great multitude of wild heathen, indignant at the invasion of their last retreat, fell upon him and slew him with all his Martrydom of companions. His death was not long unavenged; - St. Boniface, the Christian majority of the Frisians took arms, put down their pagan brethren, slew many thousands of them and compelled the rest to submit to baptism. By his martyrdeath the great archbishop completed the conversion of the land for which he had striven so much during his lifetime. He was buried at Utrecht, and the cathedral erected over his shrine became the centre of Christian life in all the lands of the Yssel and Zuider Zee. It would have afforded the keenest pleasure to Boniface if he could have witnessed the zeal with which his patron Pippin went forward with the task of reducing the Frankish clergy to canonical discipline. In the year which followed his martyrdom the Synod of Verneuil passed the most stringent laws against evil-living, simony, the practice of secular avocations, and the other failings of the clergy against which the archbishop had raged in his lifetime, The easy promises which king Aistulf had made when he was beleaguered in Pavia had never been intended for keeping. When the Franks had withdrawn from Italy the king found pretexts for delay, and did not restore to Stephen II. a single one of the Sabine or Latin cities which he had occupied Aistulf attacks in 753, still less the Exarchate of Ravenna, which Rome. the Pope had impudently asked and fondly hoped to receive. In the winter of 755-6 he took still more unmistakeable steps of hostility; descending the valley of the Tiber he suddenly laid siege to Rome. The walls of Aurelian were still too strong to be stormed, but three months of blockade brought the citizens near to yielding. The news that king Pippin had once more taken arms restored courage to Pope and people, and ere long Aistulf was forced to raise the siege and hasten north to defend Lombardy. Once more the Franks forced the defiles of the Cenis, and cut to pieces a Lombard force which strove to stop the way. For the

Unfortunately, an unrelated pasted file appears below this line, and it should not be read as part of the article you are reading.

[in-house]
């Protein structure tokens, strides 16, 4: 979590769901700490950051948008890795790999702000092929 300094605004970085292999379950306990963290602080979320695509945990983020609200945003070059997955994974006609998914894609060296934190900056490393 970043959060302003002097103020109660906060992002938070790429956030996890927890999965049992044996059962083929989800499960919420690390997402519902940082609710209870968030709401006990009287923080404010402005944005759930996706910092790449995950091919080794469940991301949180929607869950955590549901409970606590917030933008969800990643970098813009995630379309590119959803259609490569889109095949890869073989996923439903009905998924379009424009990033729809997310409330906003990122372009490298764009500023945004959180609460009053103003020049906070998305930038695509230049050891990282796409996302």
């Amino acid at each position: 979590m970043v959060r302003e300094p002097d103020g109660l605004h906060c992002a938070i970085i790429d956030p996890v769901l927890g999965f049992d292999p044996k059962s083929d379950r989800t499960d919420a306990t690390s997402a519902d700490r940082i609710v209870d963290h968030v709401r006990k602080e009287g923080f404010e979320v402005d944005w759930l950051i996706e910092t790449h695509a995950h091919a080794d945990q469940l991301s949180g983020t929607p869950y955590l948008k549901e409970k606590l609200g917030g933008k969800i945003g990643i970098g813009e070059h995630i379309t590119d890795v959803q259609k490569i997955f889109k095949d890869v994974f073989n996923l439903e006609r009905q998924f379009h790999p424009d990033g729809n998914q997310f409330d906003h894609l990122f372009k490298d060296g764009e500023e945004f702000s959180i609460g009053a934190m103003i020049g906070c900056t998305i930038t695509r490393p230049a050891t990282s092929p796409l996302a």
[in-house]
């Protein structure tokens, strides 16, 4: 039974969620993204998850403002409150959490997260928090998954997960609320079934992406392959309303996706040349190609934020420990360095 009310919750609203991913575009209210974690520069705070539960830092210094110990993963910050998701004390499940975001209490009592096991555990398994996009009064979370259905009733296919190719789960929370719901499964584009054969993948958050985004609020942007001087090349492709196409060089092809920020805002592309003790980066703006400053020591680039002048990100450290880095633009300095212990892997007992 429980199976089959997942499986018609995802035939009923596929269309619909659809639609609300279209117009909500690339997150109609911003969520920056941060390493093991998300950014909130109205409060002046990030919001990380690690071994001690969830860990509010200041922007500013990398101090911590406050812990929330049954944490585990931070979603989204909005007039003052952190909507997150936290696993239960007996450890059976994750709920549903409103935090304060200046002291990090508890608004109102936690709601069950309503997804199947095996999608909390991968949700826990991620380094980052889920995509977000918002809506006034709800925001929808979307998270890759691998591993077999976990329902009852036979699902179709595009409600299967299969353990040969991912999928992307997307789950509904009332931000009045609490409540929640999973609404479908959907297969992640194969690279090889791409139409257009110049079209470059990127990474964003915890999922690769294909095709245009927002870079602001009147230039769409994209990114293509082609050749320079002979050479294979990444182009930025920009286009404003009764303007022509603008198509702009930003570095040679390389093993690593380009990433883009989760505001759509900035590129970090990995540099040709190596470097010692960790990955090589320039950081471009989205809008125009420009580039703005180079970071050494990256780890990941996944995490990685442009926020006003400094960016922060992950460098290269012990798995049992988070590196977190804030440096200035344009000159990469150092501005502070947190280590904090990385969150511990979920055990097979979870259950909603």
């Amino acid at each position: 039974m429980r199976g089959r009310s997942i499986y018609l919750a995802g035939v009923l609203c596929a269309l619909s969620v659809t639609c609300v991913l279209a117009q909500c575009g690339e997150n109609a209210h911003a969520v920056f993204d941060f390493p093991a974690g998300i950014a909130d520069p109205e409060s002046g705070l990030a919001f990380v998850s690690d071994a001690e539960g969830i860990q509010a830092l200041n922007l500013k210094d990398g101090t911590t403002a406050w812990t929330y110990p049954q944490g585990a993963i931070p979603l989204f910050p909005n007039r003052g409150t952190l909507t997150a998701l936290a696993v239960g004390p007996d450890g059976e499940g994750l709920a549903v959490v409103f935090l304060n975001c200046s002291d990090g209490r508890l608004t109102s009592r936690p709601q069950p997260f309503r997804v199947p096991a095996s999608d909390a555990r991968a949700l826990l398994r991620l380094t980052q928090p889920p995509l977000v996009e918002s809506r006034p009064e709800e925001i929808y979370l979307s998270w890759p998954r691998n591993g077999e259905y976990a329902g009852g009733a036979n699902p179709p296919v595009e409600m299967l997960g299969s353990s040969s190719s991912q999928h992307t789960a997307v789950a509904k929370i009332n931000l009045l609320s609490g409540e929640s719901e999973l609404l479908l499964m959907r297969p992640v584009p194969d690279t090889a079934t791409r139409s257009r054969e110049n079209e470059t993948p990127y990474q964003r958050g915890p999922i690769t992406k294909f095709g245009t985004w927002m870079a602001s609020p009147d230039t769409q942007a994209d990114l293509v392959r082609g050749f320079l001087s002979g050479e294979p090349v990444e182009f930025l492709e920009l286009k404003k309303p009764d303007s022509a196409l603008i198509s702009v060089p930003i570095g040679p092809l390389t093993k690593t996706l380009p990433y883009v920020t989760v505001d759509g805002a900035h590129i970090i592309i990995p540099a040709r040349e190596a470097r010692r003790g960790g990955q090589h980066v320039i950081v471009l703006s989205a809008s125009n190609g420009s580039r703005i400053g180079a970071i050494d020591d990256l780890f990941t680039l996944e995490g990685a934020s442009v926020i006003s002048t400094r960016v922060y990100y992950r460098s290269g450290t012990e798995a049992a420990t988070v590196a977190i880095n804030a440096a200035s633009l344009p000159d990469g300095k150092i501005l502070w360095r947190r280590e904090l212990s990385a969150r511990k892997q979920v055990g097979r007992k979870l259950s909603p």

second time Aistulf was forced into Pavia, beleaguered, and
—as usual—raging, and the boundaries of the realm of Pippin were advanced to the Pyrenees. Of far greater difficulty was the conquest of Aquitaine, the last achievement of Pippin. The old duke Hunold, the adversary of Charles Martel, had retired into a cloister, and had been succeeded by his false and restless son Waifer. On being summoned to give up some Frankish refugees, and surrender certain church lands, the new duke took up arms against his suzerain in 760; when Pippin appeared with all the host of Austrasia and ravaged Berri and Auvergne, Waifer asked for peace, and did homage. But the moment that his liege lord had departed home, he flung his fealty to the winds and began to ravage Burgundy. Next year the king returned in force and conquered Clermont and the rest of Auvergne, to which in 762 he added Bourges and the land of Berri. Waifer held out with the greatest obstinacy, and was confirmed in his resistance by learning of the revolt of Tassilo, duke of Bavaria, who judged the time favourable for freeing his duchy from the Franks. This gave Aquitaine a certain respite, but by 766 Waifer had been driven beyond the Garonne, and saw all his subjects except the Gascons compelled to do conquest of homage to Pippin. In 767 his capital Toulouse Aquitaine, 767, fell, and soon after his despairing followers ended the war by murdering him and laying down their arms. Aquitaine was now annexed to the Frankish crown, and divided up into counties after the manner of the rest of the realm. During the seven years of the war of Aquitaine king Pippin had found time to put down Tassilo's rebellion, and to chastise some sporadic raids of the Saxons against whom he had at an earlier date (755) undertaken a more serious expedition, which resulted in all the Westphalian tribes doing homage to him. But the full subjection of this wild race, whose obstinate paganism and unconquerable courage had baffled ten generations of Frankish missionaries and kings, was reserved for Pippin's greater son.